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Health & wellness

Daily Dose

Evidence builds that e-cigarettes help smokers quit

Store manager Jessica Tyron held her e-cigarette while waiting for a customer at Sweet Creek Vapors in East Ridge, Tenn.

AP /Chattanooga Times Free Press, Dan Henry

Store manager Jessica Tyron held her e-cigarette while waiting for a customer at Sweet Creek Vapors in East Ridge, Tenn.

As a health reporter, I hate covering flip-flopping studies like a March finding that electronic cigarettes don’t help smokers quit and a new British study finding that they do. Here’s the simple explanation for the conflicting findings: The first study that found e-cigarettes were useless for quitting did not look specifically at those who were actually trying to stop smoking — while the more recent study finding did.

It surveyed 5,863 smokers between 2009 and 2014 who had made a serious attempt to quit over the past year using either e-cigarettes — which have battery-operated cartridges to heat liquid nicotine that’s inhaled as a vapor — or over-the-counter cessation aids like nicotine patches, gum or lozenges, or nothing at all to help them quit. The study found that e-cigarette users were 60 percent more likely to have been successful in their quitting efforts compared to those in the other two groups; the researchers took into account income level, nicotine dependence, and other differences between those who used e-cigarettes and those who didn’t.

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“This was a real-world observational study to see how well e-cigarettes work when used specifically to help people stop smoking,” said study author Dr Jamie Brown, a senior research associate at University College in London. “The trade-off is we cannot definitively rule out that an unmeasured factor may have influenced the result.”

One clinical trial last year found that e-cigarettes were slightly more effective than nicotine patches for helping smokers quit, while another found that e-cigarettes helped smokers quit regardless of whether they contained nicotine or were placebo devices without any nicotine at all. In both trials, though, fewer than 10 percent of e-cigarette users were able to completely give up smoking tobacco cigarettes by the end of the studies.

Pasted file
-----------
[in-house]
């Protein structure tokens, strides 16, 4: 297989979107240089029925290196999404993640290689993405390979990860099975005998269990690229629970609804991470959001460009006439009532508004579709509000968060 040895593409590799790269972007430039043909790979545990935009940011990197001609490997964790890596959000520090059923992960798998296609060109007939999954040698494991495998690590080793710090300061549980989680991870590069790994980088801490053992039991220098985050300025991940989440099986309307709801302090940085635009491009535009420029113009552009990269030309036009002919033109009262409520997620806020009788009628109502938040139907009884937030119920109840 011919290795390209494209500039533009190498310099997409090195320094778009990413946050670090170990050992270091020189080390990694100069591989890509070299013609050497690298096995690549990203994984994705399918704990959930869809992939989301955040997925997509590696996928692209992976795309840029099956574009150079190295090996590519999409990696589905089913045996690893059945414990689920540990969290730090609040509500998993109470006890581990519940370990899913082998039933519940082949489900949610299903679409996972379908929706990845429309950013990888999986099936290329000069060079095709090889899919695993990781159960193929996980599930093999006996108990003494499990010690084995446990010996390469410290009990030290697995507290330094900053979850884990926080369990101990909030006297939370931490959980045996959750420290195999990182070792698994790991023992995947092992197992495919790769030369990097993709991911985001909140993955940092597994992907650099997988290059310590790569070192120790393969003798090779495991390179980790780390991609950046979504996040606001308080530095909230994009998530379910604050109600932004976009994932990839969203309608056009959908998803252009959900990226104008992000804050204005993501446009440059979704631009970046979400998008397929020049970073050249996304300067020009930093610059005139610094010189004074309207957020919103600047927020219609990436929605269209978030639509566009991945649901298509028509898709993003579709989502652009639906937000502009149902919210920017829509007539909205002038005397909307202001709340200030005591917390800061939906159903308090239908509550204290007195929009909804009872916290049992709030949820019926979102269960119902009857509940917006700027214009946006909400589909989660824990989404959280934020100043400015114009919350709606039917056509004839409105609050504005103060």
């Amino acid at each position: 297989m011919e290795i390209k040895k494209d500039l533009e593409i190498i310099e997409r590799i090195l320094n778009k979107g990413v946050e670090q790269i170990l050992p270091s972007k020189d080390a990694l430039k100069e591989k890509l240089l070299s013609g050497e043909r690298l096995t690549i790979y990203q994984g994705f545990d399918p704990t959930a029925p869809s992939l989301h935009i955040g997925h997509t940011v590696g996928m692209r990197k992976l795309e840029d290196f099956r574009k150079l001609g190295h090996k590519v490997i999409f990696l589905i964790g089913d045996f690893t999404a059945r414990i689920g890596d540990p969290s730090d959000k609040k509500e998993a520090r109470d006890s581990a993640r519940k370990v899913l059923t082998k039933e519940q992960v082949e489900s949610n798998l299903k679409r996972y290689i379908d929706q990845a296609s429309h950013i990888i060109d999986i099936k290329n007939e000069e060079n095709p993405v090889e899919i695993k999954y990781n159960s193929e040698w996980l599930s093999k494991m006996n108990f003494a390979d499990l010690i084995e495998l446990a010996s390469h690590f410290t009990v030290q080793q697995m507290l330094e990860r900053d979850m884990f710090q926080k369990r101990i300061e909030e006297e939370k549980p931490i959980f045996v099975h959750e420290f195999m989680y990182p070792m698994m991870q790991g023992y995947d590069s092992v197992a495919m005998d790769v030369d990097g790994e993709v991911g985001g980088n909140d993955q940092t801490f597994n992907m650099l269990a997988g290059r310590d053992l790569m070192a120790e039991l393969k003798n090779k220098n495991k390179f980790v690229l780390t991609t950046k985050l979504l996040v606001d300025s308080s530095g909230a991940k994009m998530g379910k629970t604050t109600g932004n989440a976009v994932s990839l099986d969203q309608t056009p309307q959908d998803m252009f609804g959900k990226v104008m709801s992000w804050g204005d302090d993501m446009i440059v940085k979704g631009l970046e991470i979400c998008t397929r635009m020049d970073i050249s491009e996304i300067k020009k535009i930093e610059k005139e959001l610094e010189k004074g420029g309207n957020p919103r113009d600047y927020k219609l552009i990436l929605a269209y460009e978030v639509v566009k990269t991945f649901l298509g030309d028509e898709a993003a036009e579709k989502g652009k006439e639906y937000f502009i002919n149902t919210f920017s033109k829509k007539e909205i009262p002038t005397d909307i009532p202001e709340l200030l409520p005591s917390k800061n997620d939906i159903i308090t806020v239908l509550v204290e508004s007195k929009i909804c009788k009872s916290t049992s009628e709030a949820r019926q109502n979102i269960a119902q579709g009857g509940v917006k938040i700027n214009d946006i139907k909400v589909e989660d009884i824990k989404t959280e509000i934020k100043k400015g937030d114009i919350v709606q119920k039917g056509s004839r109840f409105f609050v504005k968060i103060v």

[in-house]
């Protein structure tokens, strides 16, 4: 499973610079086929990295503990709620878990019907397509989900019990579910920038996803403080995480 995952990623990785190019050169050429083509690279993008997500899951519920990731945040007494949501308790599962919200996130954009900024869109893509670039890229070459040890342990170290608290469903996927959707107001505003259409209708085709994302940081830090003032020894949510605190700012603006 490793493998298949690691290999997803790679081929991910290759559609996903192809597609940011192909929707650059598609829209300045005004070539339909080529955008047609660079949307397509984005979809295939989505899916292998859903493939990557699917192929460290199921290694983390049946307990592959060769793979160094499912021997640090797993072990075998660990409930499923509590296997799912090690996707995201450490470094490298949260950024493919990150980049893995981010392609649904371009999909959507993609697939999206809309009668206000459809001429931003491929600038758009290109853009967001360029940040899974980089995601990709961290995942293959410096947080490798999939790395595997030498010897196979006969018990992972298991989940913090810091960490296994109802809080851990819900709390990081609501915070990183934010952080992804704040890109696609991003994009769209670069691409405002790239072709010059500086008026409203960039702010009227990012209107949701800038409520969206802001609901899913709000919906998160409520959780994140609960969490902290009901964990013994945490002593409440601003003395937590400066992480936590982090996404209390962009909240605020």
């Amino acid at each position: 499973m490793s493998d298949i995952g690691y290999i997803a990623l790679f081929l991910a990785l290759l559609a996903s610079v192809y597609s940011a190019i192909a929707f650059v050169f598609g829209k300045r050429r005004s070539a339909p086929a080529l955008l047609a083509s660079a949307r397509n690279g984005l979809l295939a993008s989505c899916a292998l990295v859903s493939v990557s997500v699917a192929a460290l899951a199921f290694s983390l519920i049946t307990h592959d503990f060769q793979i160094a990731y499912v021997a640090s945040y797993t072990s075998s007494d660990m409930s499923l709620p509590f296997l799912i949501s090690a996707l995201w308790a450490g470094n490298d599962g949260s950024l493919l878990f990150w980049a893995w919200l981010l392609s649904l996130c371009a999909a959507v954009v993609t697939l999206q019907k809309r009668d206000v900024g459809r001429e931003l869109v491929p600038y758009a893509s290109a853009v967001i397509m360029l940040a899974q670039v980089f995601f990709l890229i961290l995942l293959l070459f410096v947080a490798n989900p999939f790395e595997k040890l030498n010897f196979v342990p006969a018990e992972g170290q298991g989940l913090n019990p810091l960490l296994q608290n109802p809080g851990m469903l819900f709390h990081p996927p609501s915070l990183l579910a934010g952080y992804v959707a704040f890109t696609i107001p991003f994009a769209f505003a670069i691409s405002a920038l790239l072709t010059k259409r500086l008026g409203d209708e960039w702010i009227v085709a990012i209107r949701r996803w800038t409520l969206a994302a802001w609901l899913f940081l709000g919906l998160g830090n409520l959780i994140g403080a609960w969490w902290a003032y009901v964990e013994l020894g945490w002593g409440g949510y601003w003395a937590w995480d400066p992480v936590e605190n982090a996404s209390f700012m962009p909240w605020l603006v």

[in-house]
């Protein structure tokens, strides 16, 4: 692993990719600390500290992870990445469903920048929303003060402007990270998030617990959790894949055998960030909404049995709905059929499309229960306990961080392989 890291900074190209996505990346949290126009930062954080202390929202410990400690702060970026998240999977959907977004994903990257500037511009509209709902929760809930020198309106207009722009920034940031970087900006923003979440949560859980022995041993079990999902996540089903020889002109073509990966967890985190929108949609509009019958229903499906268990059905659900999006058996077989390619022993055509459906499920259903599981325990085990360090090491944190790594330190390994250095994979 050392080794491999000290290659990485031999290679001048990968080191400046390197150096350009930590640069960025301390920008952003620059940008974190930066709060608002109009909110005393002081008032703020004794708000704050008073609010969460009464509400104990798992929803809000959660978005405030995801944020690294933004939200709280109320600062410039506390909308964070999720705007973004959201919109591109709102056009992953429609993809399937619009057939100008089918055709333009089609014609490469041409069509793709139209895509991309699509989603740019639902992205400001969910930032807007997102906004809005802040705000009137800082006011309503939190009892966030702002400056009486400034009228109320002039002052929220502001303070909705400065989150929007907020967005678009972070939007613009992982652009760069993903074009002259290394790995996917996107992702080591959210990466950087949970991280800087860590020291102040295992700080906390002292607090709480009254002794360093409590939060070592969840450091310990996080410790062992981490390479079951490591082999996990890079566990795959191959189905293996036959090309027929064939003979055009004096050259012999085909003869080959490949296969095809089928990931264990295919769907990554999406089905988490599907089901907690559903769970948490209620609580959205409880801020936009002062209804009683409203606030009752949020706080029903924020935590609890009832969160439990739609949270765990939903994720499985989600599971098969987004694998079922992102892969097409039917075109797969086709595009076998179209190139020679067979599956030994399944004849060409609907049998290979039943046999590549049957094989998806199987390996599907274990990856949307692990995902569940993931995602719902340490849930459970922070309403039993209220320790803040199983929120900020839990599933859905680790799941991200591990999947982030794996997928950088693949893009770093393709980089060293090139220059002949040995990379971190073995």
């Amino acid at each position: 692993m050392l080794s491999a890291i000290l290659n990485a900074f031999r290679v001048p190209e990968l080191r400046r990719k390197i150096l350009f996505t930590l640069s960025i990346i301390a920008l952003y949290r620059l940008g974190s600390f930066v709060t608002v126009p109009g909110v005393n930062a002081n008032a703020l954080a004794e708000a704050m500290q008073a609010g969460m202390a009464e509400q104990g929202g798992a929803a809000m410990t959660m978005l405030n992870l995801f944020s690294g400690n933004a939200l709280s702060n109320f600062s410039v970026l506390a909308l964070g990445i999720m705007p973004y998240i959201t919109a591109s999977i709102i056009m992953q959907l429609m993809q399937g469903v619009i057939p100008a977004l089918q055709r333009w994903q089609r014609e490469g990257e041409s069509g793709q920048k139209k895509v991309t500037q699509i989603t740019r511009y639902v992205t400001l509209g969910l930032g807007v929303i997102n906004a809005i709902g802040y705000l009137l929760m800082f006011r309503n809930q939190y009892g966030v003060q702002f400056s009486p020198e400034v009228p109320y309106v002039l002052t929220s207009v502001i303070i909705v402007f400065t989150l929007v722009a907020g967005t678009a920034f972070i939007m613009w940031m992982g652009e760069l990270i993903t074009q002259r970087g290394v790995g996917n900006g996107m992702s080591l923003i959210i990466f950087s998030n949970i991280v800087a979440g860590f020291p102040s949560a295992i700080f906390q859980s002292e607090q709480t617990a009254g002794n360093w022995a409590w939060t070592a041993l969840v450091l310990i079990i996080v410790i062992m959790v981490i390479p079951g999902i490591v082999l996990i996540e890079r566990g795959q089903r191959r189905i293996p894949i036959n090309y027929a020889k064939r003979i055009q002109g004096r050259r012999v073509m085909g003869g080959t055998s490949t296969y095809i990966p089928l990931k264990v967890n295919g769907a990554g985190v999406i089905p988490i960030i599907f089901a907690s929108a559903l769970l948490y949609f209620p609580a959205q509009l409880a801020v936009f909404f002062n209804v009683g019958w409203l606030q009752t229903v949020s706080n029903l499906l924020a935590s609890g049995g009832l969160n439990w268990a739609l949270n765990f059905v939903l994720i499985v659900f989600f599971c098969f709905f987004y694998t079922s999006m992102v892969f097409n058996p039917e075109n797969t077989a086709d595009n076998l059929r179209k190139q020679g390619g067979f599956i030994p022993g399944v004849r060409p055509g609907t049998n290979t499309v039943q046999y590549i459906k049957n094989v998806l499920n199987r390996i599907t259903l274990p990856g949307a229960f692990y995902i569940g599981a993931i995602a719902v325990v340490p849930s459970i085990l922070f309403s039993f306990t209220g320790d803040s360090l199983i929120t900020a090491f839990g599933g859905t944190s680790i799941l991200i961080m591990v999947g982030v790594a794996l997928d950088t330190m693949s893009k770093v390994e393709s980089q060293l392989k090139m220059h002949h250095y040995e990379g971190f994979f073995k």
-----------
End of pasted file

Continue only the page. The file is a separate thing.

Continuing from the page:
In Brown’s population study, nearly 20 percent of the e-cigarette users reported that they were no longer smoking regular cigarettes more than six months after they quit compared to 8 percent of those who used an over-the-counter product and 17 percent who used nothing at all.

“This finding suggests that there’s a reason to be cautiously optimistic about the effects that e-cigarettes may be having on helping smokers quit,” Brown said. It could be that many find their tobacco cravings are more easily overcome when they mimic the habit of lighting up and puffing.

Still, he added, more studies would help clarify how effective the trendy vapor devices really are for smoking cessation.

There’s been a lot more research on the effectiveness of other methods like behavioral counseling with a medical professional or prescription medications approved to help smokers quit like Chantix (varenicline) and Zyban (bupropion). Both of these are more effective than over-the-counter nicotine aids, according to Brown, but whether these are better than e-cigarettes aren’t known. His study excluded those who tried to quit using either professional help or prescription medications.

More coverage:

4/26: FDA e-cigarette plan is criticized by both sides

7/8/13: Rush is on for permits to sell e-cigarettes in Boston

12/1/11: City puts restriction on use of e-cigarettes

Deborah Kotz can be reached at dkotz@globe.com. Follow her on Twitter @debkotz2.
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